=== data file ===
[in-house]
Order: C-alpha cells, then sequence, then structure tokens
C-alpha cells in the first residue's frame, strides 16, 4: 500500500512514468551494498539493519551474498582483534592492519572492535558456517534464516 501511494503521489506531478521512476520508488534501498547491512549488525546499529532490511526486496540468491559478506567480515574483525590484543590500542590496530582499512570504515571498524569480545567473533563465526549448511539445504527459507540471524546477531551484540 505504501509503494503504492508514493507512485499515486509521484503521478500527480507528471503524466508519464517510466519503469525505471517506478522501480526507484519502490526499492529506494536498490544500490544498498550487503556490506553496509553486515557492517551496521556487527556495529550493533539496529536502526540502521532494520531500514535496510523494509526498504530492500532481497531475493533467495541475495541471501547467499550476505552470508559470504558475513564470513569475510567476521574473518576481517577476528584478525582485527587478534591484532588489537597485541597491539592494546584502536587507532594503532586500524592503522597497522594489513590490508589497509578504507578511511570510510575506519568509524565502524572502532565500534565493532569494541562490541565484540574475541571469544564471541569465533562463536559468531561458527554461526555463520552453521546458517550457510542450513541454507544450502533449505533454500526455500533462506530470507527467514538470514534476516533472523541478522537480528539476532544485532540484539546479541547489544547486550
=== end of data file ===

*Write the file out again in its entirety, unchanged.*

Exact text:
[in-house]
Order: C-alpha cells, then sequence, then structure tokens
C-alpha cells in the first residue's frame, strides 16, 4: 500500500512514468551494498539493519551474498582483534592492519572492535558456517534464516 501511494503521489506531478521512476520508488534501498547491512549488525546499529532490511526486496540468491559478506567480515574483525590484543590500542590496530582499512570504515571498524569480545567473533563465526549448511539445504527459507540471524546477531551484540 505504501509503494503504492508514493507512485499515486509521484503521478500527480507528471503524466508519464517510466519503469525505471517506478522501480526507484519502490526499492529506494536498490544500490544498498550487503556490506553496509553486515557492517551496521556487527556495529550493533539496529536502526540502521532494520531500514535496510523494509526498504530492500532481497531475493533467495541475495541471501547467499550476505552470508559470504558475513564470513569475510567476521574473518576481517577476528584478525582485527587478534591484532588489537597485541597491539592494546584502536587507532594503532586500524592503522597497522594489513590490508589497509578504507578511511570510510575506519568509524565502524572502532565500534565493532569494541562490541565484540574475541571469544564471541569465533562463536559468531561458527554461526555463520552453521546458517550457510542450513541454507544450502533449505533454500526455500533462506530470507527467514538470514534476516533472523541478522537480528539476532544485532540484539546479541547489544547486550